A closer look at the McMobil project’s density

To the Editor:

Amid all the discussion of the proposed development of the so-called McMobil lot, there are two issues of real substance, and they are the ones that are subject to zoning: the height of the proposed building, and the floor area ratio (FAR). The developer is petitioning for a “planned development,” which essentially means they want permission to build to three times the current height limit and to more than double the current FAR limit. Since zoning requirements are intended to maintain the character of an area, it is worthwhile to consider the parties involved and their interests.

There are at least three major stakeholders here. One is the developer whose interest, no matter how thoughtful they are about urban design, is to turn a profit. Another is the University of Chicago, which wishes to provide the kinds of amenities that it thinks will attract and please its students and employees. (Aligned in interest with the university are the merchants who support any increase in population that might provide potential customers.) The third is the surrounding community that actually lives and spends time on 53rd Street. This group is interested in the quality of life in the immediate neighborhood; part of that interest in quality of life is an interest in maintaining the character of the area. Throughout the visioning process the entire community, not just those who live near the McMobil site, has consistently and strongly spoken in favor of maintaining both the scale and character of the area.

When we consider these three parties and their interests, we actually see little disagreement on the basic points. The surrounding community is largely in favor of the university’s goal of more people living on 53rd Street to support present and future businesses. We assume that both the university and the developer would welcome a project that meets the current zoning restrictions as long as it met their other requirements. Where the groups do not see eye-to-eye is on what trade-offs are acceptable. No one wants a tall building for its own sake, but for the university and the developer it is a price well worth paying to get the things they consider more fundamental. The problem here is that the surrounding community will pay this price, not the developer and university. Let us consider the two issues of size and height separately.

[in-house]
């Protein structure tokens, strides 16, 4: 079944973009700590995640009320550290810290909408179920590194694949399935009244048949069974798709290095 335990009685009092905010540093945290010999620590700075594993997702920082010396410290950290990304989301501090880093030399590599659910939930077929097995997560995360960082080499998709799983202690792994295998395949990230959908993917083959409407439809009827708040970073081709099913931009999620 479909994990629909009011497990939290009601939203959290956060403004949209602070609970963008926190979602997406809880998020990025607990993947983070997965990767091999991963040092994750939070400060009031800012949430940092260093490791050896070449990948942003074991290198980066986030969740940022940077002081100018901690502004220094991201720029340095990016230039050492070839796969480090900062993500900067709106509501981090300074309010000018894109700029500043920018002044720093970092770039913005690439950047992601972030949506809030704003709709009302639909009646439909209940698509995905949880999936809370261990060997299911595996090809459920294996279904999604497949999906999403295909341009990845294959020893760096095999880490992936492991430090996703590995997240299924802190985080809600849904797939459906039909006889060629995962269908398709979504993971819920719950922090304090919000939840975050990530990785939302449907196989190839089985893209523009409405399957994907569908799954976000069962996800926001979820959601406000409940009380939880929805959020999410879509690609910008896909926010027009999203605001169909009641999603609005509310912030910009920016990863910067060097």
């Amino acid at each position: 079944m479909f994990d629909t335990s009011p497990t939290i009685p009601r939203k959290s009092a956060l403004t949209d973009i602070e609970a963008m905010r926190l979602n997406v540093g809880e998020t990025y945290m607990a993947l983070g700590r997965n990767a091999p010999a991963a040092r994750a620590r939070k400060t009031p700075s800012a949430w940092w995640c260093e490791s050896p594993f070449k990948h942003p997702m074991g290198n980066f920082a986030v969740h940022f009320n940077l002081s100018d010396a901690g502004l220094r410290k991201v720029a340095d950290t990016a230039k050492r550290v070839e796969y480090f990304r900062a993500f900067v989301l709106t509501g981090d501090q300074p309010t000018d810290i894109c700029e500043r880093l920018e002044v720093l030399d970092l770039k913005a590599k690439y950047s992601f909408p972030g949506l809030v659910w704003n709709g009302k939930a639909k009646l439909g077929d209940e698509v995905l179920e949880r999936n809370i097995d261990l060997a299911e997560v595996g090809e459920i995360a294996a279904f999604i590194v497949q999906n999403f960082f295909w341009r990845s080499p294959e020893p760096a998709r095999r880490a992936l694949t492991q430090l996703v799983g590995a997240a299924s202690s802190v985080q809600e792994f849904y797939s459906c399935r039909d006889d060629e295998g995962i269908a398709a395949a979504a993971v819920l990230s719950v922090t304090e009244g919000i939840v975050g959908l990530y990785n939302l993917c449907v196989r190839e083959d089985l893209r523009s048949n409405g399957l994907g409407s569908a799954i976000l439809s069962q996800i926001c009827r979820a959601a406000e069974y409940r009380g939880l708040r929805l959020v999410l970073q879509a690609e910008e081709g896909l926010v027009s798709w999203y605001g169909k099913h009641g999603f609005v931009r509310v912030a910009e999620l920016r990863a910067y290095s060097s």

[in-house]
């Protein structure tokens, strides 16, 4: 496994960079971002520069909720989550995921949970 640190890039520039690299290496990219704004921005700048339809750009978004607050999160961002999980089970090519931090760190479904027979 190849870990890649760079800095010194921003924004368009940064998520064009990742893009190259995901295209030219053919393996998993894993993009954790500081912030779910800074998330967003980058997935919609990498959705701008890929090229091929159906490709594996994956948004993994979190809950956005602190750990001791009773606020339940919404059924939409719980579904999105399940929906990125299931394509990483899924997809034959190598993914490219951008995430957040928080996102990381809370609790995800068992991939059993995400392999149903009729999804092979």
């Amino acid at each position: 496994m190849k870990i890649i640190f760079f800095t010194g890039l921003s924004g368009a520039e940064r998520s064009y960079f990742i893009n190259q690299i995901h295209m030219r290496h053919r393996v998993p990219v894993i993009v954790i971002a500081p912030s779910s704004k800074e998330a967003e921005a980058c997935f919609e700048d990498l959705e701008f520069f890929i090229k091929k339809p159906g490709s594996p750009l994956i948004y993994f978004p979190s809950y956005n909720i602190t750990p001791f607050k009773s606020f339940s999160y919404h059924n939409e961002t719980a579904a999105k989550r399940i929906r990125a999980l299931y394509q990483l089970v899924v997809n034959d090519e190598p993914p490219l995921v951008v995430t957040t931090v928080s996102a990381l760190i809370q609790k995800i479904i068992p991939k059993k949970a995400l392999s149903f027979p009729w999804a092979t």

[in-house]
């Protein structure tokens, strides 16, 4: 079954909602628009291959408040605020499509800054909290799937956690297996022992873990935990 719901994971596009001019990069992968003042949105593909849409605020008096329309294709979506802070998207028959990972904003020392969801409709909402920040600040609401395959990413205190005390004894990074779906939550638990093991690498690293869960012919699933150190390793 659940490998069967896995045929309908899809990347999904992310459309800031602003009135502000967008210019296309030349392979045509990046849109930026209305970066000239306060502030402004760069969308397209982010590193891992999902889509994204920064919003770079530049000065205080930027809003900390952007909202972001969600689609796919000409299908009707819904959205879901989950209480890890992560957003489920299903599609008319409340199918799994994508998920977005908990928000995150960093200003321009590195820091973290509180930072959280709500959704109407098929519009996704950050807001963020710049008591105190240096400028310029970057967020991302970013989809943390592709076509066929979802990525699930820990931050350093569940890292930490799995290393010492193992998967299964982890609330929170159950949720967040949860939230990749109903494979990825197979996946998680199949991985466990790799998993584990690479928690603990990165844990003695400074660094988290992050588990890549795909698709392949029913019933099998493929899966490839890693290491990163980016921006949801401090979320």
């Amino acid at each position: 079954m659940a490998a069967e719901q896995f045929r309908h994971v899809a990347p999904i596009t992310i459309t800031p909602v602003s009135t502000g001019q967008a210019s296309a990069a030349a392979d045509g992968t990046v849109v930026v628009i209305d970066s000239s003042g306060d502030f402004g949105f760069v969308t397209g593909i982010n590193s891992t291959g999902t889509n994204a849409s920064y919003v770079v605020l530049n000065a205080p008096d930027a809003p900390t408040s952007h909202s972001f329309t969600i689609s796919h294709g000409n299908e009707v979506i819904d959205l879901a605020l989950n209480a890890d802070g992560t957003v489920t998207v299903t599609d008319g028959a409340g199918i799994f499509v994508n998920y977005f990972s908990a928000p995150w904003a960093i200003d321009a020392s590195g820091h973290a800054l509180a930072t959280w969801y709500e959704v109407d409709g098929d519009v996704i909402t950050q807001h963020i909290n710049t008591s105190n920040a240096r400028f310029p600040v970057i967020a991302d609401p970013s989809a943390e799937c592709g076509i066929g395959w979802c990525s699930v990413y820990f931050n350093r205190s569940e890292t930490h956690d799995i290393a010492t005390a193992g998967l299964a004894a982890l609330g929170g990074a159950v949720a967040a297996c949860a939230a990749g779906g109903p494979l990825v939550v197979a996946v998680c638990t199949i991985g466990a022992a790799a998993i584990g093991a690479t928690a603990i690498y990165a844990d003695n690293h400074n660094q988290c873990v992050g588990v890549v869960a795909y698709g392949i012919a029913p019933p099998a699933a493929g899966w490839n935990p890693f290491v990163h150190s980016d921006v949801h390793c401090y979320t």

On the issue of size, the developer and university want to install many more residents than current zoning allows. They are confident that these new residents will in general walk on 53rd Street and use public transportation rather than driving, and if the surrounding community shared their confidence there would probably be little if any opposition to allowing these extra residents. However, since the university and developer will derive benefits from the extra residents no matter what, while the surrounding community will bear the costs if it turns out that these residents will drive more and walk less than the university and developer predict, the community is right to be skeptical of the rosy claims about the low-impact lifestyles of these new residents. On the issue of height, the university and the developer are being disingenuous. The community has stated clearly and resoundingly throughout the visioning process that they do not want a tall building on that site, no matter how cleverly workshop organizers tried to present the issue as “density” without any mention of height. If a short building would give the developer a greater return on investment than a tall one (if, for example, there were an appropriate Pigovian tax [ed. note: a tax to offset external costs] on height above the zoned limit), you can be quite sure the proposal would be for a short building. If the university shared the belief of many in the surrounding community that a development in scale with the surrounding area on 53rd Street would be more likely than a high-rise to attract renters who would walk and shop on 53rd Street rather than drive, we would probably see such a proposal.

The height of the building could be substantially reduced by the investment of money – the parking could be buried at a cost, and the developers could be easily induced to have fewer units, and thus fewer stories to the building, if they were given other financial guarantees. We bring this up not because we think it is realistic for the university to front this money, but to point out that there are alternatives to externalizing all costs to the surrounding community.

Discussions of the McMobil development too often focus on parking as if it were the central issue. It is not central, it is simply the most obvious manifestation of the problems attendant upon a development that is out of scale with its surroundings and is in clear violation of current and accepted zoning regulations. Scale and character are the central issues; let us make sure that they are on the table in each discussion and that any proposed trade-offs involving them are presented explicitly and transparently.

Michael Scott
Jack Spicer
George Rumsey
Jay Ammerman
Janet Geovanis

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